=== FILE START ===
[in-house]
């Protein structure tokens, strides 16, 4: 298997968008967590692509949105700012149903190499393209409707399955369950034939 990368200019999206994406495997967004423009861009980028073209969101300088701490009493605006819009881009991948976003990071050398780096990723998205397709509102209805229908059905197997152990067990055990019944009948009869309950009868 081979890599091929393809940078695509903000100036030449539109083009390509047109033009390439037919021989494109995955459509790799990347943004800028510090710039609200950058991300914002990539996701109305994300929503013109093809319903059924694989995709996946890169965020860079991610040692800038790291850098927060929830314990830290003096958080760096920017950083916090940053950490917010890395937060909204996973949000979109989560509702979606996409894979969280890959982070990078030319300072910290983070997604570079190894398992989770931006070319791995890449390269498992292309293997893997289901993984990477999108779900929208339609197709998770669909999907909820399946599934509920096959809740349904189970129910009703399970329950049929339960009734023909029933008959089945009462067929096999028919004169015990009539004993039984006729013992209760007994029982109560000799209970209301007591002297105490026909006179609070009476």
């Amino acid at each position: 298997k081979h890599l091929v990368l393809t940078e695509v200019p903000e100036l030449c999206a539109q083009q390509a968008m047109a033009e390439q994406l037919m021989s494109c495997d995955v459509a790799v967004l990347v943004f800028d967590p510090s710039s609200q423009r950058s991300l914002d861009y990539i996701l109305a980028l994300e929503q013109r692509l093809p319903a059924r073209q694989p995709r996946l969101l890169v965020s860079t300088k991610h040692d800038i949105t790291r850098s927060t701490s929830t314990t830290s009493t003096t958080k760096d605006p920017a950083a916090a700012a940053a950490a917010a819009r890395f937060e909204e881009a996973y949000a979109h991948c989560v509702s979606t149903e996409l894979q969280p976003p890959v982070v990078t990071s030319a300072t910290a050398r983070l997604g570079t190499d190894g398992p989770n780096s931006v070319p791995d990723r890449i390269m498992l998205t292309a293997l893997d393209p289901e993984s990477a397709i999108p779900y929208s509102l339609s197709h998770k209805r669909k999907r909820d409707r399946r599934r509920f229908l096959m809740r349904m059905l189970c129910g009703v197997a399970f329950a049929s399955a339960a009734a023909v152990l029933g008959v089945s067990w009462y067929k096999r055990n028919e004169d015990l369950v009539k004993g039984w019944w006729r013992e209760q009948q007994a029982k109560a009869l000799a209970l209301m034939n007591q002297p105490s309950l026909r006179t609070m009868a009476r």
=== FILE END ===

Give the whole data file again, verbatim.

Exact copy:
[in-house]
């Protein structure tokens, strides 16, 4: 298997968008967590692509949105700012149903190499393209409707399955369950034939 990368200019999206994406495997967004423009861009980028073209969101300088701490009493605006819009881009991948976003990071050398780096990723998205397709509102209805229908059905197997152990067990055990019944009948009869309950009868 081979890599091929393809940078695509903000100036030449539109083009390509047109033009390439037919021989494109995955459509790799990347943004800028510090710039609200950058991300914002990539996701109305994300929503013109093809319903059924694989995709996946890169965020860079991610040692800038790291850098927060929830314990830290003096958080760096920017950083916090940053950490917010890395937060909204996973949000979109989560509702979606996409894979969280890959982070990078030319300072910290983070997604570079190894398992989770931006070319791995890449390269498992292309293997893997289901993984990477999108779900929208339609197709998770669909999907909820399946599934509920096959809740349904189970129910009703399970329950049929339960009734023909029933008959089945009462067929096999028919004169015990009539004993039984006729013992209760007994029982109560000799209970209301007591002297105490026909006179609070009476």
């Amino acid at each position: 298997k081979h890599l091929v990368l393809t940078e695509v200019p903000e100036l030449c999206a539109q083009q390509a968008m047109a033009e390439q994406l037919m021989s494109c495997d995955v459509a790799v967004l990347v943004f800028d967590p510090s710039s609200q423009r950058s991300l914002d861009y990539i996701l109305a980028l994300e929503q013109r692509l093809p319903a059924r073209q694989p995709r996946l969101l890169v965020s860079t300088k991610h040692d800038i949105t790291r850098s927060t701490s929830t314990t830290s009493t003096t958080k760096d605006p920017a950083a916090a700012a940053a950490a917010a819009r890395f937060e909204e881009a996973y949000a979109h991948c989560v509702s979606t149903e996409l894979q969280p976003p890959v982070v990078t990071s030319a300072t910290a050398r983070l997604g570079t190499d190894g398992p989770n780096s931006v070319p791995d990723r890449i390269m498992l998205t292309a293997l893997d393209p289901e993984s990477a397709i999108p779900y929208s509102l339609s197709h998770k209805r669909k999907r909820d409707r399946r599934r509920f229908l096959m809740r349904m059905l189970c129910g009703v197997a399970f329950a049929s399955a339960a009734a023909v152990l029933g008959v089945s067990w009462y067929k096999r055990n028919e004169d015990l369950v009539k004993g039984w019944w006729r013992e209760q009948q007994a029982k109560a009869l000799a209970l209301m034939n007591q002297p105490s309950l026909r006179t609070m009868a009476r």